Britain’s most prolific songwriting team with Roger Greenaway
Wrote "I'd Like to Give the World a Coke"
Born Roger Frederick Cook in Bristol, England, U.K. and veteran of the U.K. and U.S. music scenes, Cook and forged a long songwriting partnership with fellow Brit Roger Greenaway when they met as members of the group, the Kestrels in the 1960s. One of Britain's most prolific songwriting teams, Roger Cook and Roger Greenaway first came to prominence when the Fortunes recorded their composition "You've Got Your Troubles," a Top Ten smash in both the U.S. and U.K. The Fortunes released their follow-up hit, "This Golden Ring," and Gary Lewis & the Playboys scored an American Top Ten hit with "Green Grass," both Cook-Greenaway creations.
David & Jonathan, Cook and Greenaway’s alter ego, landed their biggest U.K. hit that summer with the Top Ten "Lovers of the World Unite," and the two subsequently began writing advertising jingles, most notably for Coca-Cola. In late 1967, Gene Pitney scored a Top Five U.K. hit with "Something's Gotten Hold of My Heart." In 1970, Cook and Greenaway wrote a Top Ten U.S. and U.K. hit for White Plains with "My Baby Loves Lovin'" and their "Home Lovin' Man" was also a U.K. hit for crooner Andy Williams. In late 1971, the pair’s iconic Coke jingle was adapted into the pop song "I'd Like to Teach the World to Sing (In Perfect Harmony)" and became a hit for both the Hillside Singers and the New Seekers; the latter's version became the pair's first U.K. chart-topper as demand for their ad jingles skyrocketed.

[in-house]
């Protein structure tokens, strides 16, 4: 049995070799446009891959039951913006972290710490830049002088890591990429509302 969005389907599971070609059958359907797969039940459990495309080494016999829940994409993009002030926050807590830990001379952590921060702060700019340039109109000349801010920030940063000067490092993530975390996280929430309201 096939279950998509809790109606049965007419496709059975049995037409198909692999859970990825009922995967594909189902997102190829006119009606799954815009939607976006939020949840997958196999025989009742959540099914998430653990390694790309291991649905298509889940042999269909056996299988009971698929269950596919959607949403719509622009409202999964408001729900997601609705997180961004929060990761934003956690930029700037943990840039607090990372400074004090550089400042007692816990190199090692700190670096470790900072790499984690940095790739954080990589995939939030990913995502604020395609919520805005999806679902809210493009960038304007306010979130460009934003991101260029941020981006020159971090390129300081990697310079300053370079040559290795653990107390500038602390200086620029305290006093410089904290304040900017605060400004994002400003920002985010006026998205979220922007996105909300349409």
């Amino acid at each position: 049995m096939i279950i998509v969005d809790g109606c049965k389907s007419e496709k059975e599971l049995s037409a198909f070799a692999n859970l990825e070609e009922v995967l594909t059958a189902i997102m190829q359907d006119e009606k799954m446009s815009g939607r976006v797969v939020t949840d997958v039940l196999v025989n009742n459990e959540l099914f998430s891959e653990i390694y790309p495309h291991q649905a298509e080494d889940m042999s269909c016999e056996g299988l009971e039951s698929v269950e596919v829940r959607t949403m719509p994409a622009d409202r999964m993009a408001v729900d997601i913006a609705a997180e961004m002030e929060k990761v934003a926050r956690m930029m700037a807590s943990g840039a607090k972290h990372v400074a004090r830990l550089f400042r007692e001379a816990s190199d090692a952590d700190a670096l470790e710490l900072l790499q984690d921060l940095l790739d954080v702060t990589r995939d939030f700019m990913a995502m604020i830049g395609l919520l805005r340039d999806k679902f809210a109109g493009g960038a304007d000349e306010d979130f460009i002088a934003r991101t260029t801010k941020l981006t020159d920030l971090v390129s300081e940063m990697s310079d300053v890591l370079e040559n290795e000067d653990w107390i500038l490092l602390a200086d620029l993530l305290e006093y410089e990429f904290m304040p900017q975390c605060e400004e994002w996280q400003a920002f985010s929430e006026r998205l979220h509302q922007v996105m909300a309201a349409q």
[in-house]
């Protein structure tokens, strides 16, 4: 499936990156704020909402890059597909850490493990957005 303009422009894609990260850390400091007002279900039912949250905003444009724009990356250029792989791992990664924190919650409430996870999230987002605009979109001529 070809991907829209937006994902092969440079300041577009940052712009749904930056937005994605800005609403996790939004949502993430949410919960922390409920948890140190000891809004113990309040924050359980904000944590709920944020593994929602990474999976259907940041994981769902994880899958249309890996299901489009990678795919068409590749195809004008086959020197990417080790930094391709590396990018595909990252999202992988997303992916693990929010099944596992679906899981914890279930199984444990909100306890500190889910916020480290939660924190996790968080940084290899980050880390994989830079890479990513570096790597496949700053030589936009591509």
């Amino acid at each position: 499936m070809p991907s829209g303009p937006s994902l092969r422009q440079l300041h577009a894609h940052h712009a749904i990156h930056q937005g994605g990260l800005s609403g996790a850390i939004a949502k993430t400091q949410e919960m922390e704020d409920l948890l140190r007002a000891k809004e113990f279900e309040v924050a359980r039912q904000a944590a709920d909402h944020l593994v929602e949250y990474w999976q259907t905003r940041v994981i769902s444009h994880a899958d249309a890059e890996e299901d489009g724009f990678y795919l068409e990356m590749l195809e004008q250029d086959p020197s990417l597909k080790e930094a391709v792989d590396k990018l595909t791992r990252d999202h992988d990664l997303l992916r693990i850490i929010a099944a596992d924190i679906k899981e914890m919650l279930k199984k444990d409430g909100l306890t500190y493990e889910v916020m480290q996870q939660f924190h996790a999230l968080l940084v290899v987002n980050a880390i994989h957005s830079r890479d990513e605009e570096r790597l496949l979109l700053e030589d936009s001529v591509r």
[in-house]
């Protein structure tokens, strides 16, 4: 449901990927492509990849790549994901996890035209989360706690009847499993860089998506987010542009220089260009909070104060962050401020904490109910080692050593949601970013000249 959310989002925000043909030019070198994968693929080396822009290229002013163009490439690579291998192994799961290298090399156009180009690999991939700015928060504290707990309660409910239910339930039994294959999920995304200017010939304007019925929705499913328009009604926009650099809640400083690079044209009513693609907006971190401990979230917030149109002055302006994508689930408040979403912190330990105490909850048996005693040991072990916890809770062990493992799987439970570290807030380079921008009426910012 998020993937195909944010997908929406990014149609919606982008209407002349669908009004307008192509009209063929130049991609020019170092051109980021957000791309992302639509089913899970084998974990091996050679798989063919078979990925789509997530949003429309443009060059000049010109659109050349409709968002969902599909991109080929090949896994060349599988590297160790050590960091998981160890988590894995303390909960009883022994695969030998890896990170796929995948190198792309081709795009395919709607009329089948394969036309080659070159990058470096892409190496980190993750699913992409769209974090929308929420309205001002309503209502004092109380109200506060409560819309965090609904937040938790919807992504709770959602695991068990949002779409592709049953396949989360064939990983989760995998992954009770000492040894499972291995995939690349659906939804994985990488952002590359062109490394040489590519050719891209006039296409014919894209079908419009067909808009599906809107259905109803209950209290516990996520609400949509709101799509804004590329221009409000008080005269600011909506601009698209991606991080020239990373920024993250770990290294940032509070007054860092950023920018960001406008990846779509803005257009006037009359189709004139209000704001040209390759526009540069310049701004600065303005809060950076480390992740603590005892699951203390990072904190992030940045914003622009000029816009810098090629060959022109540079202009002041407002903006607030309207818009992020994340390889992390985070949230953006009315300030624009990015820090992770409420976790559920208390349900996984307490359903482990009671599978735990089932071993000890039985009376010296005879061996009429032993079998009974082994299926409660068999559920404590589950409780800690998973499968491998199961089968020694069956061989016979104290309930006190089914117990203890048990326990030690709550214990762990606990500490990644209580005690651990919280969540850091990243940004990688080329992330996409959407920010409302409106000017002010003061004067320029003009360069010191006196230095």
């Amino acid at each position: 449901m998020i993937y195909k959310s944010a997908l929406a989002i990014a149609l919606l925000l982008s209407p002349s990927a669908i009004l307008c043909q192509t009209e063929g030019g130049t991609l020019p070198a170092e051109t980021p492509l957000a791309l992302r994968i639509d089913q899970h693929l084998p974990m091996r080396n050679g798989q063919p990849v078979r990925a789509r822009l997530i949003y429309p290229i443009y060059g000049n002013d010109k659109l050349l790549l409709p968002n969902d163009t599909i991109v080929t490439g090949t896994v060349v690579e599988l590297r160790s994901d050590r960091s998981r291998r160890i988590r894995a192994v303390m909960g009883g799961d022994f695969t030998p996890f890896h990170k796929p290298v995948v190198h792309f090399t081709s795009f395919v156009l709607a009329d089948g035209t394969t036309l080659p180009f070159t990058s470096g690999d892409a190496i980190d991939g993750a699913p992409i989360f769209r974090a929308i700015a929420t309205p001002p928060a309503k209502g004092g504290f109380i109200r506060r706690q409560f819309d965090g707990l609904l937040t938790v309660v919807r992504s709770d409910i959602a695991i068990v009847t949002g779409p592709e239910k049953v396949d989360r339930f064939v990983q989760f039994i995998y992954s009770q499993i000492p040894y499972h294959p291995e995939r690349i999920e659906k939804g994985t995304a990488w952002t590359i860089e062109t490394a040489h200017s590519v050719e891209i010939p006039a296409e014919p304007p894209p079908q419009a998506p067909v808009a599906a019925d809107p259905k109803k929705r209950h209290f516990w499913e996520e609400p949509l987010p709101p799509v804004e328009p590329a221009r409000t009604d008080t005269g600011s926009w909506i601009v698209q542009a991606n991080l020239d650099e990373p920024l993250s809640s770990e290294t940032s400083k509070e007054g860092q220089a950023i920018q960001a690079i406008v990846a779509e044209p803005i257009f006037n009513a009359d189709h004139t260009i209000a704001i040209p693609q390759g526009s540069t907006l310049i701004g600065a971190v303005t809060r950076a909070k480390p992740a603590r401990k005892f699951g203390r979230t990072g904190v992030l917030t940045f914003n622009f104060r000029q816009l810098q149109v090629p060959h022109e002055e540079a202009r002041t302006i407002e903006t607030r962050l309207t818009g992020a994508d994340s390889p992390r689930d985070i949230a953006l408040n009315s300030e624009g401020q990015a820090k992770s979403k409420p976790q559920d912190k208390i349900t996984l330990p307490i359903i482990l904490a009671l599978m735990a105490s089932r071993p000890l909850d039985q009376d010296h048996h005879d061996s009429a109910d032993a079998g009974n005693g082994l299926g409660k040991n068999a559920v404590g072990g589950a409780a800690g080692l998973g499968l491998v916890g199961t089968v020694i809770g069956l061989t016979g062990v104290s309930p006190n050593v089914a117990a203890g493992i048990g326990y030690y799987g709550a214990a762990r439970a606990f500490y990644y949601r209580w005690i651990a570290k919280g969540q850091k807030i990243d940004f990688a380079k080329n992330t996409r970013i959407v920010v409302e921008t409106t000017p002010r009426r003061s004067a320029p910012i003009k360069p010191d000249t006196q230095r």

The Congregation had a U.K. hit in 1971 with a cover of David & Jonathan's "Softly Whispering I Love You." Other Cook and Greenaway hits include "Long Cool Woman in a Black Dress" with the Hollies, "I Was Kaiser Bill's Batman" with Whistling Jack Smith and “Here Comes that Rainy Day Feeling Again” with the Fortunes.